Most of you will know about tetrahydrocannabinol, or THC, the compound in marijuana that leads to feelings of euphoria—in other words, the stuff that gets you high.
But it’s another compound in the cannabis plant that has advocates excited. Cannabidiol, or CBD, is the other major component of marijuana that, along with THC and the other 100 or so compounds found in cannabis, can have an effect on the human body and mind.
Where CBD differs from THC is that it is non-psychoactive (1). And it is this fact that makes it so appealing.
This article will take a quick look at the history of CBD and how it works before outlining the types of CBD products available online and how you would go about using them. In particular, we will look at how to use CBD oil.
So, without further ado, let’s dive in.
A (Very) Brief History of Cannabis
There’s a lot of ground to cover when it comes to cannabis through the ages, so we’ll be taking something of a whistlestop tour.
We begin some 10,000 years ago with hemp being used to create cloth. It’s then mentioned for the first time in written records from around 3000 years ago in China. After that, it was used in various religious and spiritual contexts in the Far East, India, and Africa.
Skipping forward slightly to Victorian England, Queen Victoria’s physician Sir Russell Reynolds prescribed the monarch cannabis to cope with her menstrual cramps (2). When writing in the very first edition of the British Medical Journal, Reynolds described cannabis as “one of the most valuable medicines we possess.”
In France, Dr. Jean-Jacques Moreau de Tours used cannabis to treat depression, and, during the American War of Independence, soldiers were paid with cannabis while farmers were encouraged to grow hemp to produce rope, paper, clothing, and ship sails.
More recent history paints a different picture of cannabis. There was the prohibition of the 1920s and 30s, the anti-establishment reputation of the 1960s, and the American War on Drugs muddying the waters of any serious legalization debate.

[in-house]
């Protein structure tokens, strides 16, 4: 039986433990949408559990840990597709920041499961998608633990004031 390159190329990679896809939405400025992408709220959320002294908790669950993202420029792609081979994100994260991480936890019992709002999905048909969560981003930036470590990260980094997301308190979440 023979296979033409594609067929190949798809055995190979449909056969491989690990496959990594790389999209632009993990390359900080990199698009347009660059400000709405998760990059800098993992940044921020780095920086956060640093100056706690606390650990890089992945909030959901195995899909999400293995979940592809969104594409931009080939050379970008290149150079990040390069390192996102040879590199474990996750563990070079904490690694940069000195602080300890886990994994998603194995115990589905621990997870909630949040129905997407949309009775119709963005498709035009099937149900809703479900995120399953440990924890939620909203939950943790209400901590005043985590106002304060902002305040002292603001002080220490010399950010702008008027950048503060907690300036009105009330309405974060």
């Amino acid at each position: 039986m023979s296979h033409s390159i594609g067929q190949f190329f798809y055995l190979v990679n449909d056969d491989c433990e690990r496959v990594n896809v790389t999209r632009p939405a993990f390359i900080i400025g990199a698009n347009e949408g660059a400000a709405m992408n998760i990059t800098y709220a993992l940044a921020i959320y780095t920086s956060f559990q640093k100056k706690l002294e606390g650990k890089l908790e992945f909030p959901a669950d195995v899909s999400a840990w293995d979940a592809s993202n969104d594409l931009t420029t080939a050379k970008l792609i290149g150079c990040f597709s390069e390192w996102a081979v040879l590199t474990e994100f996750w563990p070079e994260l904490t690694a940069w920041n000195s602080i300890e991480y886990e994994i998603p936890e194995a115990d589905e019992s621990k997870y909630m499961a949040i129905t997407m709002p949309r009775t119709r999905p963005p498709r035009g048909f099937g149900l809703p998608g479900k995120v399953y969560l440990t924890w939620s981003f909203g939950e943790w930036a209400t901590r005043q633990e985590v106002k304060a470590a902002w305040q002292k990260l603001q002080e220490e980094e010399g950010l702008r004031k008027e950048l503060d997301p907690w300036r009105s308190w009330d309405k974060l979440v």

However, before the villainization of hemp, it was widely accepted as a very useful plant (3). From biofuel from its seeds to medicine from its leaves, it ought to be a core crop grown by farmers across the United States and beyond. However, for reasons too numerous to discuss in this article, issues of legality and federal restrictions have put a stop to that idea for the time being.
This brings us to today and the growing awareness that CBD products may have potential health benefits without the unwanted side-effects brought about by the presence of THC.
How does CBD work in the brain?
There are things in our brains called G protein-coupled receptors, and they interact with the chemical properties of things we consume. If you smoke or otherwise ingest cannabis, the THC will attach itself to one of these receptors (the CB1 receptor, to be precise) and elicit those feelings of euphoria and elation associated with weed.
On the other hand, CBD finds another receptor with which to bind: the CB2 receptor. Instead of amplifying those feelings normally felt when consuming THC, CBD actually acts as an antagonist, turning them down or off. This serves to ensure CBD is not habit-forming.
CBD also binds to a different receptor, the 5-HT1A receptor, as an agonist. This means it promotes a reaction, namely one that has the potential to reduce inflammation and other desirable effects.
Types of CBD Products (and How to Use CBD Oil, Capsules, and more…)